Baton Rouge Horse Patrols Chasing Homeless
Baton Rouge, LA Due to Hurricane Katrina, the homeless population has grown. Reinstated police on horseback will soon be dealing with the growing problem of panhandling by the homeless near downtown Baton Rouge. The mounted patrols also could be used at festivals and the college football games. The horses will be specifically trained for police duty, and will provide police with access to areas that neither police cruisers or bicycles can reach. One of the duties of the police includes helping to control panhandling and other activities associated with the homeless.
Katrina Evacuees Face Eviction
Hundreds of hurricane evacuees around the country could be evicted in the coming weeks because FEMA has stopped helping them pay rent. FEMA paid the rent for about 58,000 households as part of a special emergency program in the wake of Hurricanes Katrina and Rita. More than 12,600 households nationwide found out in April that they were going to lose their rent subsidies. Most were cut off May 31 and must make a payment on their own or get out. The cutoff affects 3,900 evacuees’ households in Houston and 1,100 in Dallas. In the Memphis area 300 to 500 evacuees are facing eviction.
Handicapped Homeless Man Set on Fire, Critically Hurt
Spokane, WA A homeless, wheelchair-bound man in Spokane, Washington was set on fire in downtown Spokane and suffered extensive burns. He was flown to Seattle’s Harbor view Medical Center, the region’s trauma and burn center. Police are not releasing the name, of the man, citing privacy laws. The victim, who has only one leg, was well known to police officers who patrolled downtown. Two men were later questioned by crime detectives and their statements led detectives to believe the pair was involved in the crime. The two were subsequently arrested and booked for investigation in the robbery.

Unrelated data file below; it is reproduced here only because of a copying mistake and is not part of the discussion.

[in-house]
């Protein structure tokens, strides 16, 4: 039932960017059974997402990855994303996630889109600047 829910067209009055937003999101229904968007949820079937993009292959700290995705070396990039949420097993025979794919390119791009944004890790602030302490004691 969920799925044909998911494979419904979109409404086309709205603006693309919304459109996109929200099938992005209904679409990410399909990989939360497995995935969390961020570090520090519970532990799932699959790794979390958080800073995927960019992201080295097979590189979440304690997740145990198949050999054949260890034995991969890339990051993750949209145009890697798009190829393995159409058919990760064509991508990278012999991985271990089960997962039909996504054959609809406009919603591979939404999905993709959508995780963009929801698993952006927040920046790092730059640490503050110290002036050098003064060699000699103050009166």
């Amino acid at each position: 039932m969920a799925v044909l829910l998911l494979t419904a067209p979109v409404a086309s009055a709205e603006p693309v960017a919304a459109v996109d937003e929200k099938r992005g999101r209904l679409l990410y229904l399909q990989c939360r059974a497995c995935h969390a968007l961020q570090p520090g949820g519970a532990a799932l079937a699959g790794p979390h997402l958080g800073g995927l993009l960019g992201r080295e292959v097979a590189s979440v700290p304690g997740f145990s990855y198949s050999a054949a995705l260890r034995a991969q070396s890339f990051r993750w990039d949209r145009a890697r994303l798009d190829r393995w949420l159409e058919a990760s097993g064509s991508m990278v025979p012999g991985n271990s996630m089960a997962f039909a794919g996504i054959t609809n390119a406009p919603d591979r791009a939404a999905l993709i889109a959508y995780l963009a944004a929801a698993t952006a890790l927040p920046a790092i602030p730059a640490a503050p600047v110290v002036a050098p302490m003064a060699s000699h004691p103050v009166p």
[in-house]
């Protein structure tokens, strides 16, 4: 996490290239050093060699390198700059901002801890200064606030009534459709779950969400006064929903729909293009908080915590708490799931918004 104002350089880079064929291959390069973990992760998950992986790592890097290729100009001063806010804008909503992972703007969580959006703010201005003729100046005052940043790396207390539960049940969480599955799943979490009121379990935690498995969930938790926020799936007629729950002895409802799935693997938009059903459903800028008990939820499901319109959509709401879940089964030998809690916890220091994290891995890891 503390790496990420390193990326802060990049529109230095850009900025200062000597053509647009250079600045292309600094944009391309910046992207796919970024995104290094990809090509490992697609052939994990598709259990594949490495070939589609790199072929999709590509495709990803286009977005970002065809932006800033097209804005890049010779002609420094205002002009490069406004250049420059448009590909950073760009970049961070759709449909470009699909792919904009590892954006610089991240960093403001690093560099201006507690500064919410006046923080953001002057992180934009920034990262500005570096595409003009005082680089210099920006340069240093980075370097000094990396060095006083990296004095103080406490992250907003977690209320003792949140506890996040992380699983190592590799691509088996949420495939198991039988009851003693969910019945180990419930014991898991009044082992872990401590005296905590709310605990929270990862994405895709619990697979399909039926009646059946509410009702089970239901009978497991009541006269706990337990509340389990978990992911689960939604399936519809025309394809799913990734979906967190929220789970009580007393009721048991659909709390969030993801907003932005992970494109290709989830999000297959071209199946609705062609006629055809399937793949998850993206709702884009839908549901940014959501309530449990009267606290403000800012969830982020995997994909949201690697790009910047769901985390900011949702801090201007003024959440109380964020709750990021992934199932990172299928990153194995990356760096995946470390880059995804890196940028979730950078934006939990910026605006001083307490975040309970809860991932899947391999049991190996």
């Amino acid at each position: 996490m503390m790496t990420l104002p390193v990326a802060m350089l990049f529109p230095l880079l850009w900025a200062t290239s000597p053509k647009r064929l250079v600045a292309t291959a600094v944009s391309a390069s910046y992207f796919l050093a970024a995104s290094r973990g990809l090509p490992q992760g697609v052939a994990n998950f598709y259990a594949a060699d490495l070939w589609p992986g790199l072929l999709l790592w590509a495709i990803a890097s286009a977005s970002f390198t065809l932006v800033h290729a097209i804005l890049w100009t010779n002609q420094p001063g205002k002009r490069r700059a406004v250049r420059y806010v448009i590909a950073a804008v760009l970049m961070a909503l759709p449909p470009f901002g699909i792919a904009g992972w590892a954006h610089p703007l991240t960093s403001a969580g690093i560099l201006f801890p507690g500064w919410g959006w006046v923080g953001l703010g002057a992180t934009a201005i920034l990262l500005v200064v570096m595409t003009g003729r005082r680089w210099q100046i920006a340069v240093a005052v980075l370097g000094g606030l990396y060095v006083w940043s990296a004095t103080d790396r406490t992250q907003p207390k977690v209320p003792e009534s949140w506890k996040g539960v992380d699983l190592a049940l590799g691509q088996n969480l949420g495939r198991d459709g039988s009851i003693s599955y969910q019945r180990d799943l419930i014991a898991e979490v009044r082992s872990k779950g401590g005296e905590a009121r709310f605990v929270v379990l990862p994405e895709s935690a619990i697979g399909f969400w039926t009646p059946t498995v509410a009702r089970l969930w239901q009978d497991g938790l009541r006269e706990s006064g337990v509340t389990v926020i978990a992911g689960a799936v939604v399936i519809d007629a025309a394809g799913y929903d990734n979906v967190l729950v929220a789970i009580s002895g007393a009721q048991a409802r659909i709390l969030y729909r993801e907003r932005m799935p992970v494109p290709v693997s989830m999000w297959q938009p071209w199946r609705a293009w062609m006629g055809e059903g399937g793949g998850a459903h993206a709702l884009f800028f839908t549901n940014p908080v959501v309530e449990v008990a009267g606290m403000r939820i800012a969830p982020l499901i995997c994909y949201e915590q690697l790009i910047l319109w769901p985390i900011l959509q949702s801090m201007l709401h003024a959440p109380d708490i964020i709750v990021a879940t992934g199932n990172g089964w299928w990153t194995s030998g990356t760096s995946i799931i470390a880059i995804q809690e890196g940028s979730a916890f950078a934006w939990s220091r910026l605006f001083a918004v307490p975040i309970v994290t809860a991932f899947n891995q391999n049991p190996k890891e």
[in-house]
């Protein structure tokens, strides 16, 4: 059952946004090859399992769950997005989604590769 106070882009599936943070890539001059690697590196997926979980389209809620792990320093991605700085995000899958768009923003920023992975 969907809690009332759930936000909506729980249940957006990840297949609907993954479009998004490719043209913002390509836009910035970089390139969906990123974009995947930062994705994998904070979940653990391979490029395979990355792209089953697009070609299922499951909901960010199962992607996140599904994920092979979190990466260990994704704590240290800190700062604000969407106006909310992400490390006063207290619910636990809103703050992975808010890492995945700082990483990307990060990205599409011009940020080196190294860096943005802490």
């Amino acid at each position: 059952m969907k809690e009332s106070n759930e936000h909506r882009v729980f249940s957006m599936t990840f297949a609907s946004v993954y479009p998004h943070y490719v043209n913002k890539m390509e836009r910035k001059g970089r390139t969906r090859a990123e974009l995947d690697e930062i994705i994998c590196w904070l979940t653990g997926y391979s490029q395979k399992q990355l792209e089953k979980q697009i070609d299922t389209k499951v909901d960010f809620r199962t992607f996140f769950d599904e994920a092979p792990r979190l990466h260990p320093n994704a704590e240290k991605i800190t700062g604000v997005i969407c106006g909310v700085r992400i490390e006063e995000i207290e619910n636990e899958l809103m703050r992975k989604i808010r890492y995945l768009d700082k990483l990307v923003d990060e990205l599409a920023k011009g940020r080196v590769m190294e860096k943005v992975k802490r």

Fresno Homeless Attacked and Insulted by City Workers
Fresno, CA An article posted on indybay.org opens with a Fresno police officer joking that Fresno’s homeless people have their own maid service. A letter handed out by the Fresno Police Department gave notice of an impending “clean up” starting at 8:00am. At 7:50 am the destruction of property was underway. One homeless woman lost everything she owned because she was a few minutes late, including irreplaceable paper work.
Once the crew had made its way through the Caltrans property on E street, they swung around and headed down the opposite side of the street. This caught many homeless people completely off-guard. Previously, homeless people had been able to save their possessions by moving them to the other side of the street while the city drove through with a bulldozer. They would wait until the “clean up crew” was gone, and rebuild their encampment afterward. The police did not forcefully remove people to destroy their possessions, but anything unguarded was destroyed.
One homeless man was hit by an officer when he tried to untie his tent from a fence to save it. According to the article, the officer was not in uniform at the time, but forced the man to watch as a bulldozer put his tent into a garbage truck. The man, a diabetic, reportedly lost everything he owned, including his medicine.
After their unusual run on E street, the crew headed for Santa Clara street. Many homeless people use the services at Poverello House, which is on Santa Clara street. Homeless people often move their possessions to Santa Clara during the sweeps, and were not guarding them at the time the crew swept up everything in front of Poverello House. As word of the destruction spread, the owners came running out of the House and tried to stop the workers. Those who made it out in time were able to save their possessions.
Kalamazoo Homeless Often Target of Summer Beatings
Kalamazoo, MI According to a report from Kalamazoo’s News 3, the Kalamazoo Department of Public Safety plans to continue posing undercover officers in an attempt to catch those who have been assaulting homeless people in downtown Kalamazoo.